A rethink of South Africa’s political economy, especially on complex policy questions pertaining to wellbeing, is pressing. The aspects of policy that have marginally improved the condition of the youth and women since 1994 may no longer be ideal in the current context because the global economy is falling apart and it is dragging the labour market with it to the grave.

Failing the youth?
The data suggests that post-apartheid South Africa has failed youngsters. The failure is, simplistically, evident in two forms: labour market failure and economic policy failure.

The South African economy’s performance is pedestrian and an ill global economy means economic growth in South Africa will remain very low. Although infrastructure development and other such critical projects may mitigate the grim outlook, the economy will continue to perform below par until difficult economic policy questions are confronted.

The fundamental question is about the structure of the South African economy. The failure of the labour market is fundamentally a policy chasm: Africans, blacks, women and especially the youth are disadvantaged by a discriminatory labour market and a private sector that is doing little to alleviate a potentially calamitous situation.

For women there is a lot to cele­brate—if the data is to be believed. In general terms, however, their situation is dire. Women bear the brunt of poverty and a myriad resolvable hardships. It can be argued that there is also a social-policy failure in South Africa. I view social policy as a comprehensive and overarching package of social interventions that aim to increase wellbeing directly.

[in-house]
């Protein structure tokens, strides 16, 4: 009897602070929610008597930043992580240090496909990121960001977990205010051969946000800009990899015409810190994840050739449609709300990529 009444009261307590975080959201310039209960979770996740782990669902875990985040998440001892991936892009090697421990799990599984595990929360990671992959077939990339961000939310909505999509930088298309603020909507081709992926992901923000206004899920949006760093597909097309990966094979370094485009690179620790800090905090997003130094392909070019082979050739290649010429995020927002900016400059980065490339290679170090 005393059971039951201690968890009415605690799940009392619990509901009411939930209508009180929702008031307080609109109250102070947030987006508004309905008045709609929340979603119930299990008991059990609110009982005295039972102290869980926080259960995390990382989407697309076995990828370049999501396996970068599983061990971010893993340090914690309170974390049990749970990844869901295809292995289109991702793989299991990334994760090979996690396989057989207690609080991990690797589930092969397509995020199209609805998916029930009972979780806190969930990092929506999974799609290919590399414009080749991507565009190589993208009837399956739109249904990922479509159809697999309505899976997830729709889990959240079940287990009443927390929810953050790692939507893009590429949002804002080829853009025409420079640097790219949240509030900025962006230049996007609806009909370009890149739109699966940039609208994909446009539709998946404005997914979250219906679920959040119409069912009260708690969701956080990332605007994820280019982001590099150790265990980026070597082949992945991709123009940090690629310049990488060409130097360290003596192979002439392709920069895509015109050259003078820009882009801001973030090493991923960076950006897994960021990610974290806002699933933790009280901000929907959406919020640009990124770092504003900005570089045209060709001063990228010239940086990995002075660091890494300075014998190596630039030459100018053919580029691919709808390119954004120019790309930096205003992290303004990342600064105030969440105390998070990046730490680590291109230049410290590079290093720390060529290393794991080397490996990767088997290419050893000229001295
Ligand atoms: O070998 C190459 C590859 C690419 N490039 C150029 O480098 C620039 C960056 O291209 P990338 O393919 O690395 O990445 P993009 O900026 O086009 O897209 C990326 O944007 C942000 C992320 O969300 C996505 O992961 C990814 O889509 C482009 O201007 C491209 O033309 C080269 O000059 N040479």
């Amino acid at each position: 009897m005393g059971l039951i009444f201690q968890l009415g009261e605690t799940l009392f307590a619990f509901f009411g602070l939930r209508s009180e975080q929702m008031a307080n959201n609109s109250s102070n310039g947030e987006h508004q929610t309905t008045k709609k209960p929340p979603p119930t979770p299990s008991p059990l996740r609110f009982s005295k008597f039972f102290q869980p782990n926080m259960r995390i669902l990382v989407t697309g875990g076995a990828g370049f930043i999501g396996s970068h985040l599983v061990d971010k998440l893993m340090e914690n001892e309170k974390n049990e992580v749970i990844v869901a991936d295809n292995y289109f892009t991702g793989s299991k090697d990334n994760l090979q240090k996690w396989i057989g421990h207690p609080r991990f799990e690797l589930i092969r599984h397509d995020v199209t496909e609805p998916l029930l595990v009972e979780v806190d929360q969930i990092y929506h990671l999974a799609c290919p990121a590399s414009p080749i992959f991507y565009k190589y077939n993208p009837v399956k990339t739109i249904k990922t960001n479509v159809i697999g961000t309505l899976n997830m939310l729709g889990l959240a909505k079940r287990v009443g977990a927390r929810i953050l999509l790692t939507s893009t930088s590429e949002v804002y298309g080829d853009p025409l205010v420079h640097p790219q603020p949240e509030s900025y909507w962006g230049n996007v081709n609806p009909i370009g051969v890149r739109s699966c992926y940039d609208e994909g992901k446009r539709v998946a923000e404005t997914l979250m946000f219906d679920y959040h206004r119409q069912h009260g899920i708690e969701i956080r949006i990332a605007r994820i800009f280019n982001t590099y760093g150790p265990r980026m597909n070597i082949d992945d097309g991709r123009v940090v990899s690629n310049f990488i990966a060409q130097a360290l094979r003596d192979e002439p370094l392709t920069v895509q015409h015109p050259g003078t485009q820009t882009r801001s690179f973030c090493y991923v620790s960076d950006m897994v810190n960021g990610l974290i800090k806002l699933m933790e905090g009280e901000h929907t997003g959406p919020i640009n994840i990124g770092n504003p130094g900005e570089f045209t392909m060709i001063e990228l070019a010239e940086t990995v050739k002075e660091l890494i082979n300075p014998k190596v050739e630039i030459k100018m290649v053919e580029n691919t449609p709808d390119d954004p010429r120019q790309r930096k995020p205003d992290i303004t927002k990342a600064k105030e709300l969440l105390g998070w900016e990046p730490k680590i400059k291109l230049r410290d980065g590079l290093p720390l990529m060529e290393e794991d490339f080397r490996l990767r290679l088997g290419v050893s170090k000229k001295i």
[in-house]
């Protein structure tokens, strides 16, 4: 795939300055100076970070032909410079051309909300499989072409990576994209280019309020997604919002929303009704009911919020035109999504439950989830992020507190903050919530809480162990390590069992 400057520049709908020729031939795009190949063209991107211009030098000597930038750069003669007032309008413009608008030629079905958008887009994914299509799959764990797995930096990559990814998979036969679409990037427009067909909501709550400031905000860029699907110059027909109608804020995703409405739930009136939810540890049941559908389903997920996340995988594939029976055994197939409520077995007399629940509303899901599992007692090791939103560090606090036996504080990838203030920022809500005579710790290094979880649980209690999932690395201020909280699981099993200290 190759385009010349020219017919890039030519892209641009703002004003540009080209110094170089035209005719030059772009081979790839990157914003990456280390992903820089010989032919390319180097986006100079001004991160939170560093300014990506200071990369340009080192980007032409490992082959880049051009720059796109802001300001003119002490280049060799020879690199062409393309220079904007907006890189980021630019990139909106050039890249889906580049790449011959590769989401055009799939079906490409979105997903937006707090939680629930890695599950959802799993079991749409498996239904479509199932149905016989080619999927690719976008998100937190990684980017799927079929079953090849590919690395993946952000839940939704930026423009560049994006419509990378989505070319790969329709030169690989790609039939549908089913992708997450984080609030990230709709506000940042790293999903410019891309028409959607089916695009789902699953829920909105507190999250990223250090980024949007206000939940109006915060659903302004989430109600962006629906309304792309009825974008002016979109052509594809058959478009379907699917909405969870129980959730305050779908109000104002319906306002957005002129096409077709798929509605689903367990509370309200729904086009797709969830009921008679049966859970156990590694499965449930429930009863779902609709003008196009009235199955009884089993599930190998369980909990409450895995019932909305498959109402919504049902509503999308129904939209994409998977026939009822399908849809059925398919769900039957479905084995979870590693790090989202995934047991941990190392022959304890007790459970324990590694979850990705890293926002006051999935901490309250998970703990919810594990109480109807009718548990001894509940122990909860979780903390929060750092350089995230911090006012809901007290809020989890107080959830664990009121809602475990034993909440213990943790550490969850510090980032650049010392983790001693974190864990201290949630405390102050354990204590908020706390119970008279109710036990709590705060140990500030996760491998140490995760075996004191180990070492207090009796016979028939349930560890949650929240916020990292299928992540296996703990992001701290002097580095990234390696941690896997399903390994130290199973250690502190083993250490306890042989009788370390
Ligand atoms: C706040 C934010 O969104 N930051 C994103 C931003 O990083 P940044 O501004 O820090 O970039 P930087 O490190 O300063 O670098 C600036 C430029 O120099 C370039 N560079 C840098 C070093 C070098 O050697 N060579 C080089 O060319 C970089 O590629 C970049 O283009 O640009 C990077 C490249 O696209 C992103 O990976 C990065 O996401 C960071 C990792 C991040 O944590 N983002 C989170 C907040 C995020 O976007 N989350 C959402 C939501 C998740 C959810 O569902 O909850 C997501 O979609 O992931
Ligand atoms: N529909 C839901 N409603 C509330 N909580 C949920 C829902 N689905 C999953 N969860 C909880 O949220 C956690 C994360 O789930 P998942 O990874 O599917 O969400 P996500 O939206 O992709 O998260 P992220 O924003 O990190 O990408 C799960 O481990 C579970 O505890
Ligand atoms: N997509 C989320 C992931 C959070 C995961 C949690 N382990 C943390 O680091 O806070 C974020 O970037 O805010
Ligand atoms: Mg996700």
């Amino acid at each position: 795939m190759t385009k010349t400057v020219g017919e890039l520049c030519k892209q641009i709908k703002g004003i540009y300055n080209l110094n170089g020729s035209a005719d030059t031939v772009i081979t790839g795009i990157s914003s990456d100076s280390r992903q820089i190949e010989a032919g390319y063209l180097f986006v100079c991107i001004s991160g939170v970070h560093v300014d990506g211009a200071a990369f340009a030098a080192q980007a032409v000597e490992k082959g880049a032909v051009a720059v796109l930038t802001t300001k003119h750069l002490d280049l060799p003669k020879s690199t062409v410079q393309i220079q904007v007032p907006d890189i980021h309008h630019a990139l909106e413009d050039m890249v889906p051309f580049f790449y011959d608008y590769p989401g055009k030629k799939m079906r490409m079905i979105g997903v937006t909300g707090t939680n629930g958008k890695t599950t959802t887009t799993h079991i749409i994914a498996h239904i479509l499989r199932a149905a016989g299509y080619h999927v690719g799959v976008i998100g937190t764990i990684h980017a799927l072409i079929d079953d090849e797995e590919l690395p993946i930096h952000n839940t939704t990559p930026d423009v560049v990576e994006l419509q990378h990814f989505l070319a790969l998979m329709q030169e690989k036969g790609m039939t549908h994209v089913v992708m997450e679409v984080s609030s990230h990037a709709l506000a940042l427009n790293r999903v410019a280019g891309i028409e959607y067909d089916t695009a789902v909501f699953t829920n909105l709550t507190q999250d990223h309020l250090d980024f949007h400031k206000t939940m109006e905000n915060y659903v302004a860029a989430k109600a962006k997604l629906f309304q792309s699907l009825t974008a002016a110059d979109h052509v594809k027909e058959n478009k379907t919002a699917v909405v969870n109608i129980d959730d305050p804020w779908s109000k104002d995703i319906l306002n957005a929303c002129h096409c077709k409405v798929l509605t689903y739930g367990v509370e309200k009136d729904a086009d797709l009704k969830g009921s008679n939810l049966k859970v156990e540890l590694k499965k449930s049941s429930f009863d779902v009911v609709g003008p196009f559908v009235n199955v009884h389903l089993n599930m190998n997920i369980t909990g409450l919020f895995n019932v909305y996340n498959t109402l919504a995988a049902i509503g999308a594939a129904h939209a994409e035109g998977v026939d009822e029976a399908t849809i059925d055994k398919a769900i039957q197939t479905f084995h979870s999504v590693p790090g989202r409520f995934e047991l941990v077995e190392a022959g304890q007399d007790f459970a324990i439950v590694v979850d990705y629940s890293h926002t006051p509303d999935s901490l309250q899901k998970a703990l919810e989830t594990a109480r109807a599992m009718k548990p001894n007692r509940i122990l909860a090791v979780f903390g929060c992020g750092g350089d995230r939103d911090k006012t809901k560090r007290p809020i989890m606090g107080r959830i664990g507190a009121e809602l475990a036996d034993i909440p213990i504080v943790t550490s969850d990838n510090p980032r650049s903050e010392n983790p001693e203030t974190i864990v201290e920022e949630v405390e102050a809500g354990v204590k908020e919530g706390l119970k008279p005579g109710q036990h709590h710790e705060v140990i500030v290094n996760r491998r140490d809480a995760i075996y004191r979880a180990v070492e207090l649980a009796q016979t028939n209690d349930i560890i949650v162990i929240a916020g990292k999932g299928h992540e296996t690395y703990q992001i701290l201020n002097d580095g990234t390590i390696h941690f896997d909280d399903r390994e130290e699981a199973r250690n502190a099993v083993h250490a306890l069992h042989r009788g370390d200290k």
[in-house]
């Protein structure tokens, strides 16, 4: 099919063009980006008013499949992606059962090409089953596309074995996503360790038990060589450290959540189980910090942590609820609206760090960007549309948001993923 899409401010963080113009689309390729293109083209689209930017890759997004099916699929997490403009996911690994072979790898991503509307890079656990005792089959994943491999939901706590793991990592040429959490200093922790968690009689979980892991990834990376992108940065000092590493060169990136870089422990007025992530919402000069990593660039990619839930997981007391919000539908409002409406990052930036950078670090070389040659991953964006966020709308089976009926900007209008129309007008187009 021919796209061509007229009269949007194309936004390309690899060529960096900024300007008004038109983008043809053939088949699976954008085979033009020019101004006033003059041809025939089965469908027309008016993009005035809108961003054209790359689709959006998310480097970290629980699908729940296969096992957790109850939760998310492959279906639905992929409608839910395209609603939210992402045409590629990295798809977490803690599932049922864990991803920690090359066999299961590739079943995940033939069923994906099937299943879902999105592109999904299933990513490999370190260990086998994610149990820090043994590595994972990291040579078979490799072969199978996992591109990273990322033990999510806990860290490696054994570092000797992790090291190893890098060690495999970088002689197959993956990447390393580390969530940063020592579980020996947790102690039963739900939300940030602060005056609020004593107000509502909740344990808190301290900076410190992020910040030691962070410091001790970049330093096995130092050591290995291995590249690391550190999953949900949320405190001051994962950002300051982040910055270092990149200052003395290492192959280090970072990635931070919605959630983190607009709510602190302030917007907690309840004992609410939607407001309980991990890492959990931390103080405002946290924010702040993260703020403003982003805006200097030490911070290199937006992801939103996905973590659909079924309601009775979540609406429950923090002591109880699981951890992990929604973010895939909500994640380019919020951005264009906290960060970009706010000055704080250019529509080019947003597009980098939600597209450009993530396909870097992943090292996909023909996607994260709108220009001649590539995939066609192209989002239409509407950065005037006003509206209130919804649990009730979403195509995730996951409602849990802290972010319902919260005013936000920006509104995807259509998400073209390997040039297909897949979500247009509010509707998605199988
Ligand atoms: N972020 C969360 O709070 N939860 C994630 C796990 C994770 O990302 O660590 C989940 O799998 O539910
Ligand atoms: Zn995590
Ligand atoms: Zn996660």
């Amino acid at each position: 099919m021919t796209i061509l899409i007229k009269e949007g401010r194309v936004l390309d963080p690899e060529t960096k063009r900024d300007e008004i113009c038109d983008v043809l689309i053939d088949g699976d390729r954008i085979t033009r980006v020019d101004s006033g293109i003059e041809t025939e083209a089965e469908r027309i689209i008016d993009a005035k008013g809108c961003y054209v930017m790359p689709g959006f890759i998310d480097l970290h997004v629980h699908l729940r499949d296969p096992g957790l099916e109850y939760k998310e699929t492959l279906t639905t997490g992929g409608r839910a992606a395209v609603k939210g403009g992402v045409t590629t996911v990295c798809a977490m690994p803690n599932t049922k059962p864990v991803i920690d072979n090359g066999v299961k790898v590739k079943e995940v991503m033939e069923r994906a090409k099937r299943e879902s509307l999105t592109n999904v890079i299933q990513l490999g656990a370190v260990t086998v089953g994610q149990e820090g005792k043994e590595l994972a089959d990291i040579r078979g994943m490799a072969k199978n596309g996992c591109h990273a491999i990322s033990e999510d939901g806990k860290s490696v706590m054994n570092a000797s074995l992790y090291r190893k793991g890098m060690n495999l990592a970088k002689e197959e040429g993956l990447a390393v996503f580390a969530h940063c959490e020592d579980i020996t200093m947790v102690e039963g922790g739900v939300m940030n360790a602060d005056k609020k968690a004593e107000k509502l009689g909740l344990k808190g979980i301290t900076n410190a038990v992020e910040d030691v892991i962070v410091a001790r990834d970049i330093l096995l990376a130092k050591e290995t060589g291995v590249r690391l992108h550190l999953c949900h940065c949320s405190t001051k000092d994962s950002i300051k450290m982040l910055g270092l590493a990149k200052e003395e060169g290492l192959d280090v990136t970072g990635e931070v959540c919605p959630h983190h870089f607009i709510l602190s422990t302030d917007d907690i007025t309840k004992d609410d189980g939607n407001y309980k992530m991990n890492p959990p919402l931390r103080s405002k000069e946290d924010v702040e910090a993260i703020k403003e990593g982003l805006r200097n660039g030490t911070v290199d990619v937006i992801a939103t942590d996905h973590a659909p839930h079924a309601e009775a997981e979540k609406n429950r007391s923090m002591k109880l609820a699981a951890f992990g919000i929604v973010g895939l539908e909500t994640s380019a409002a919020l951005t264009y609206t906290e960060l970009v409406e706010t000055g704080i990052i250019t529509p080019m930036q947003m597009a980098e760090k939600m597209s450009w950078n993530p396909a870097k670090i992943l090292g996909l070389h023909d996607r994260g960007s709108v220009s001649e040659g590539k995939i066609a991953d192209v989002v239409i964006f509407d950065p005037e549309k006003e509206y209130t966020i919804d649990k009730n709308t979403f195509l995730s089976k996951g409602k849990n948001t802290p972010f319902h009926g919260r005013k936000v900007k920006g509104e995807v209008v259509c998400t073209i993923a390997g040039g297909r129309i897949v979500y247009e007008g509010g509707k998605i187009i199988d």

It is difficult to imagine an effective social policy when there are no well-articulated policies on, say, poverty and inequality. The feminisation of poverty is ubiquitous; more women are poor in South Africa than men. Given their “traditional” household roles, women and girls in rural areas usually face problems such as having to walk long distances for water. HIV and Aids have also increased hardships—more women than men are HIV positive and women are more likely to contract HIV at a younger age than men. Add poverty and the other hardships women endure and it becomes a serious social problem. Care-givers are mainly women, a situation that has palpable implications for the survival of other vulnerable groups such as children, the youth and the elderly. Thus, the social fibre of communities and the country as a whole is threatened.

An examination of the situation of women and the youth shows that programmes and institutions without a firm policy base cannot sustainably advance their wellbeing. Without doubt South African society has benefited from broad programmatic interventions and some of the policy reforms since 1994. But the lack of well-articulated policies to push our society and economy to the level they should be at remains a major obstacle to human development.

Dr Vusi Gumede is an academic and the editor of the Journal of African Studies and Development